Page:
Rising Stars: New Young Voices in Poetry by Pop Up Projects

4star.jpg Anthologies

This collection brings together five emerging voices in poetry. And despite what the publisher says, I wouldn't personally impose an age restriction on the writing here. Each poet uses words that will appeal to many readers. I found this particularly so with Jay Hulme's poetry. Full review...

The Little Village Christmas by Sue Moorcroft

4star.jpg Women's Fiction

For me, the best Christmas books are unapologetic. There is no such thing as too much mistletoe and magic as far as I'm concerned and sentiment should absolutely be the order of the day. Whilst Moorcroft offers a rather more tapered version of this Christmas ideal, I still thoroughly enjoyed The Little Village Christmas and was definitely left with a warm and fuzzy festive feeling! Full review...

The Mirror of Pharos by J S Landor

4star.jpg Confident Readers

12 year-old Jack Tideswell is not your typical adventurer. In fact, he spends most of his time trying to prevent his Nan worrying and trying to avoid the gang of school bullies. This, however, changes when a seagull delivers a strange package through the cat flap. Suddenly everything is different. Jack finds himself briefly catapulted into the future and then into the past. It takes him a long time to understand what's happening but luckily he has several friends to help him. There is his best friend from school, Charlie (occasionally known as Charlotte), the people he meets in the past and the future (several of whom claim to have met him before), the stranger Jago Flyn, and the magical wolf, Alpha. With their help, Jack learns that he's a fledging Magus (a true magician) and comes to realise that he alone can prevent a Titanic-like disaster in the future. Sadly one of his friends isn't everything they claim to be. Will Jack realise in time? Full review...

How the Sun Got to Coco's House by Bob Graham

4.5star.jpg For Sharing

A tale of small moments: sunlight on a sailor's cap as he sets out on an early-morning fishing expedition, a rainbow after a shower and a glint of light in a whale's eye. While Coco sleeps, curled up snugly in her bed, creatures and people across the world are waking up to the sun. It chases the night away across the globe, until at last a bright ray finds its way to Coco's window and wakes her to another day of fun and laughter as she plays outside in the snow. Full review...

North Facing by Tony Peake

4.5star.jpg General Fiction

At school in Pretoria in 1962, Paul Harvey struggles to fit in - desperate to join the popular group no matter what it may take. His focus on surviving the perils of school so intense, that he fails to see the turbulence in both South Africa and the larger world - with the arrest of Nelson Mandela and the Cuban Missile Crisis affecting the actions of the adults around him. A new and charismatic teacher decides to educate the boys in the unstable situation in the world outside - and a growing awareness of both that and his sexuality pushes Paul Harvey into decisions that he later comes to regret - and their weight pushes him to return to South Africa in the present day - a man in his sixties keen to make sense of a troubled and utterly fascinating past. Full review...

The Man Who Ate the Zoo: Frank Buckland, forgotten hero of natural history by Richard Girling

4.5star.jpg Biography

As a conservationist in Victorian England before the term existed, Frank Buckland was very much a man ahead of his time. Surgeon, naturalist, veterinarian and eccentric sums him up perfectly, and any biographer is immediately presented with a colourful tale to tell. Full review...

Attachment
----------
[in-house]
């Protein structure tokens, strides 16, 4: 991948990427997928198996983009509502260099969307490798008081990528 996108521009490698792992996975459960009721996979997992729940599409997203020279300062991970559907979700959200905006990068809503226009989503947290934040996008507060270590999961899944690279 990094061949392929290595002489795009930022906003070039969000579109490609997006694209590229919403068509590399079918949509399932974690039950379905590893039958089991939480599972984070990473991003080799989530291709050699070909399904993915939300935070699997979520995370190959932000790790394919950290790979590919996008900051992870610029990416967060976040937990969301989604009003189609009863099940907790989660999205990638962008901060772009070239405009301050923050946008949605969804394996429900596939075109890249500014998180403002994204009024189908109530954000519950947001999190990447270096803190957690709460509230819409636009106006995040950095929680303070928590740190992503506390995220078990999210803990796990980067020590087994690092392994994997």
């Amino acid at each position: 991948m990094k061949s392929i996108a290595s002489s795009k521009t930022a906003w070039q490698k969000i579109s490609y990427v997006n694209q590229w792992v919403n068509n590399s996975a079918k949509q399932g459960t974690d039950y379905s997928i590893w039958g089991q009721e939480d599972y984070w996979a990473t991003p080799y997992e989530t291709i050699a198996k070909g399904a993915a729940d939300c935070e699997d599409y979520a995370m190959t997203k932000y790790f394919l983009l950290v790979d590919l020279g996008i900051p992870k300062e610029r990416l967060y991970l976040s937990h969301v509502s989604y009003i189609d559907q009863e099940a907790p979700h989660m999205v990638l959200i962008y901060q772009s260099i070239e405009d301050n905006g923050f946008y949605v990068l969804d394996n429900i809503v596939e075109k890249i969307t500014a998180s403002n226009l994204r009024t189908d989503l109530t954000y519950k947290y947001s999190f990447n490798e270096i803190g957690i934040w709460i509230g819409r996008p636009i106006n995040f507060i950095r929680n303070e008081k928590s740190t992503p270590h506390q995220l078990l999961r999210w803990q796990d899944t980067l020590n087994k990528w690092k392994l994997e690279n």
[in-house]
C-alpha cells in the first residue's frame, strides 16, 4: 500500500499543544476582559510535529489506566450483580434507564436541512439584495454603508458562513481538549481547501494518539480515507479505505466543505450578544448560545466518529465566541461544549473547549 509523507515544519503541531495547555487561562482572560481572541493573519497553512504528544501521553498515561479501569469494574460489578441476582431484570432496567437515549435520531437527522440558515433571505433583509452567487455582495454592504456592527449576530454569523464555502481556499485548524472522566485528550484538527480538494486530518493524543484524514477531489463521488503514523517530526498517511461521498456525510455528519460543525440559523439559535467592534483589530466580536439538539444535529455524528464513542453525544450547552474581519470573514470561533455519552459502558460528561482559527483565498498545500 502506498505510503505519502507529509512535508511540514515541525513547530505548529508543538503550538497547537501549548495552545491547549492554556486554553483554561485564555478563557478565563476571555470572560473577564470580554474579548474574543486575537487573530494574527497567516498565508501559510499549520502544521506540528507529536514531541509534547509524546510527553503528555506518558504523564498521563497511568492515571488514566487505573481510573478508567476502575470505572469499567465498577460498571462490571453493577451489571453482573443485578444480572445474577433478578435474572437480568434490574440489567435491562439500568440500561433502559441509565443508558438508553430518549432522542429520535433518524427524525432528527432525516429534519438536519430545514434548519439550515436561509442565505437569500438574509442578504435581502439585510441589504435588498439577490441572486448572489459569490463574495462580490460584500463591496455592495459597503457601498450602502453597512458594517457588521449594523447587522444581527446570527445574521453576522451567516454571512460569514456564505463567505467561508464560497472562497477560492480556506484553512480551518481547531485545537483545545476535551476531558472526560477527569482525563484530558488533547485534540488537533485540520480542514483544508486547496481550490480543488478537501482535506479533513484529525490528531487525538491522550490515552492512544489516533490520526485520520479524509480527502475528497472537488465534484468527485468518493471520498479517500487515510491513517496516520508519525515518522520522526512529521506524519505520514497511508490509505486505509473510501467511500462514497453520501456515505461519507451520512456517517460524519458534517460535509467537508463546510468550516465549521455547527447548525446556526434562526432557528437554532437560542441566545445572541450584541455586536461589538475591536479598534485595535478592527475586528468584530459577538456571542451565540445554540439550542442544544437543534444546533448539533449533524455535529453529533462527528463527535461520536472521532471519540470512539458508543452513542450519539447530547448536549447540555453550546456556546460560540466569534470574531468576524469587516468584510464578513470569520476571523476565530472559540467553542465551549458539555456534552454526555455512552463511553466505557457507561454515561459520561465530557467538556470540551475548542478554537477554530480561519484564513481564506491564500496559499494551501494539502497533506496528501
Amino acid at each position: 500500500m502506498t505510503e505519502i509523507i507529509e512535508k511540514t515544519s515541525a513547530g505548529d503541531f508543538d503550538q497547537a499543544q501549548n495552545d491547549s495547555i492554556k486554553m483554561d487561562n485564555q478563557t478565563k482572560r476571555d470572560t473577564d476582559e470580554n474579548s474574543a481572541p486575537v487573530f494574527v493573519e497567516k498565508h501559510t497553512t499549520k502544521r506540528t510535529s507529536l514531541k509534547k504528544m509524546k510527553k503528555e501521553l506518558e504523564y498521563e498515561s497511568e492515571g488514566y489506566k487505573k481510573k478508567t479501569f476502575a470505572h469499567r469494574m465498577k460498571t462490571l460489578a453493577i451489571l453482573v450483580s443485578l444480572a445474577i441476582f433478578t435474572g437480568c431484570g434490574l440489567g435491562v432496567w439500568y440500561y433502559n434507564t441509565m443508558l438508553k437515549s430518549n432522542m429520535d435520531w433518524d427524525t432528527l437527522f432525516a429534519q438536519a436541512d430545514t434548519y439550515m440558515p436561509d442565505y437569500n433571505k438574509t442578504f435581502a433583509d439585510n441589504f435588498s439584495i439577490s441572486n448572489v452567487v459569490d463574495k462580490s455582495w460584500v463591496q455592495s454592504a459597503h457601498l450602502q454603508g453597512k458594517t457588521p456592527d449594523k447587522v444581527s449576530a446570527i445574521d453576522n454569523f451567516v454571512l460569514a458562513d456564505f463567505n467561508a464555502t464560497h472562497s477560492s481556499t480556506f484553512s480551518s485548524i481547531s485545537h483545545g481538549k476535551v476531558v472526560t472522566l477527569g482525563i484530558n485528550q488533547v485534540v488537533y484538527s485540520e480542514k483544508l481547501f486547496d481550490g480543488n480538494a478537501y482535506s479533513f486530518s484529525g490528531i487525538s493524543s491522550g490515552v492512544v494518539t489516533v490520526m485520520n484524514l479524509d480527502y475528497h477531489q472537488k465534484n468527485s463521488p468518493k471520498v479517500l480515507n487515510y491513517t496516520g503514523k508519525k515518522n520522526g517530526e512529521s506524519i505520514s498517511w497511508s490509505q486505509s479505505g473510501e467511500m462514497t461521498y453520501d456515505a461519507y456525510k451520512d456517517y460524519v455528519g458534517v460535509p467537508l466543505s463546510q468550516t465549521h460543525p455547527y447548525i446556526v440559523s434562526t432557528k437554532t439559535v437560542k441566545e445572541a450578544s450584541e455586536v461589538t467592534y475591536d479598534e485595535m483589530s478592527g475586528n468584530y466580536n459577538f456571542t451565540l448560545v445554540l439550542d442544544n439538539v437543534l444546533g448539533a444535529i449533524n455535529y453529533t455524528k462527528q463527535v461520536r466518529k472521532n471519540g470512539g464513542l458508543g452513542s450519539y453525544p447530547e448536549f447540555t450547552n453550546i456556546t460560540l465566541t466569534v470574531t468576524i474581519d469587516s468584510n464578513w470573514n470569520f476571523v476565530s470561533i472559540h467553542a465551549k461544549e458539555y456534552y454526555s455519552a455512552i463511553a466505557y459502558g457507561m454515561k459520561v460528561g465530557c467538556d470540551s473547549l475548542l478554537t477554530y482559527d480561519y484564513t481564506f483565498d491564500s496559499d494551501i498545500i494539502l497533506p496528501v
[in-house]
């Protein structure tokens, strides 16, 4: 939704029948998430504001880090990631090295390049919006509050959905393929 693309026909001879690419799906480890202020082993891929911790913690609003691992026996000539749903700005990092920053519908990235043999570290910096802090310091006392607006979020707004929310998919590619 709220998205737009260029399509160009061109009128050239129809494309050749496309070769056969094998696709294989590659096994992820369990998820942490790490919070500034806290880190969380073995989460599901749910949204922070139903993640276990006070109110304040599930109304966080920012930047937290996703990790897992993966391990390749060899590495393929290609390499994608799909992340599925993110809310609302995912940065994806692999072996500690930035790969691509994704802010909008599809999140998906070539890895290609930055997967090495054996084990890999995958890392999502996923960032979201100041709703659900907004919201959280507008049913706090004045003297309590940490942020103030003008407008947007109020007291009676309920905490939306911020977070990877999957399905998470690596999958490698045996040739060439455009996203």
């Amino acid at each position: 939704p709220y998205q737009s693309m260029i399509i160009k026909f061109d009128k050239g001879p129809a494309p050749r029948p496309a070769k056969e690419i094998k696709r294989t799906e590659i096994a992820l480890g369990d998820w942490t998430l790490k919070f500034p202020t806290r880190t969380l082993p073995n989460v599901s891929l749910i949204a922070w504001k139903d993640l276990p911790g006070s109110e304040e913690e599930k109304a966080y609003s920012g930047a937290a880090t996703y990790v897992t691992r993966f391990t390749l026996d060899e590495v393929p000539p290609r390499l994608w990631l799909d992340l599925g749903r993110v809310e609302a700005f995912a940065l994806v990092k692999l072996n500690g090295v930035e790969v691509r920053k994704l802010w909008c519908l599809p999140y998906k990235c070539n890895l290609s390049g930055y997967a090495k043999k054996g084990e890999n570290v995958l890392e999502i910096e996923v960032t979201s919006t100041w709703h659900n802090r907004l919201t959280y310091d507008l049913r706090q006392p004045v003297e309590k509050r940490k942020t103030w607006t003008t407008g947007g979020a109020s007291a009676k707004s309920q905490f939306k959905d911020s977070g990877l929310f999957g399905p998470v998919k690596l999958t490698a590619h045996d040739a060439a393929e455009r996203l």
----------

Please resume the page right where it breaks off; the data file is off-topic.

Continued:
Hello Again by Brenda Novak

4.5star.jpg Thrillers

Still scarred by the trauma inflicted on her by her boyfriend Jasper Moore more than twenty years previously, Evelyn Talbot works as a psychologist at Hanover House, a dumping ground for psychopathic criminals in a remote corner of Alaska. A murder in the nearby town seemed to indicate inmate involvement, but as the situation grew worse, Evelyn started to wonder whether Jasper might have returned to finally finish her off. After a book full of false clues and misleading hints, it was a genuine shock to find out who was responsible after all. Full review...

Beauty and the Beast by Katie Haworth and Dinara Mirtalipova

4.5star.jpg Confident Readers

We all know the story of beauty and the beast. A prince, transformed in to a monster for his cruel and malicious nature, trapped in his grotesque form seemingly for the rest of his days. Then comes along a young woman, the beauty of the story, who mellows the beast's harsh character and grows to love him for who he is, and not because of his appearance. It's a fairy tale of old and a story of love crossing boundaries which has been adapted countless times both on screen and in literature. So is this new retelling worth the read? I think so, because I loved it. Full review...

Places in the Darkness by Chris Brookmyre

4star.jpg Science Fiction

Living in 2017 has me longing to live in some sort of futuristic Utopia, in a world of free thinking and no major crime. Perhaps in a Space Station high above the Earth were the greatest minds have travelled so that they can build a vessel that will send the next generations of humans to populate new planets. You know that as soon as you arrive it will be the same old problems. You can't really have a Utopia with people in it, can you? Full review...

Water & Glass by Abi Curtis

5star.jpg General Fiction

Something has happened, something very nasty and on a submarine a pregnant elephant is one of only a handful of animals living below the waves. We follow Nerissa Crane, a vet, as she remembers recent events, looks after the animals and falls into a world of intrigue. Full review...

Captain Ronald Campbell of Bombala Station, Cambalong: His Military Life and Times by Ivor George Williams

4star.jpg Biography

In March 1829 Ann Parker married Captain J A Edwards of the 17th Regiment of Foot. He was in command of the troops and convicts on board a ship sailing from Plymouth to Sydney, Australia: his wife and young son accompanied him. He was not destined to live a long life, dying suddenly at the age of 34 at Bangalore, leaving his widow to raise their two young sons. Edwards' death left his widow in a difficult position: not only did she have their farm to manage, she was also responsible for the convicts who worked the land. Two years later she would marry Captain Ronald Campbell. Full review...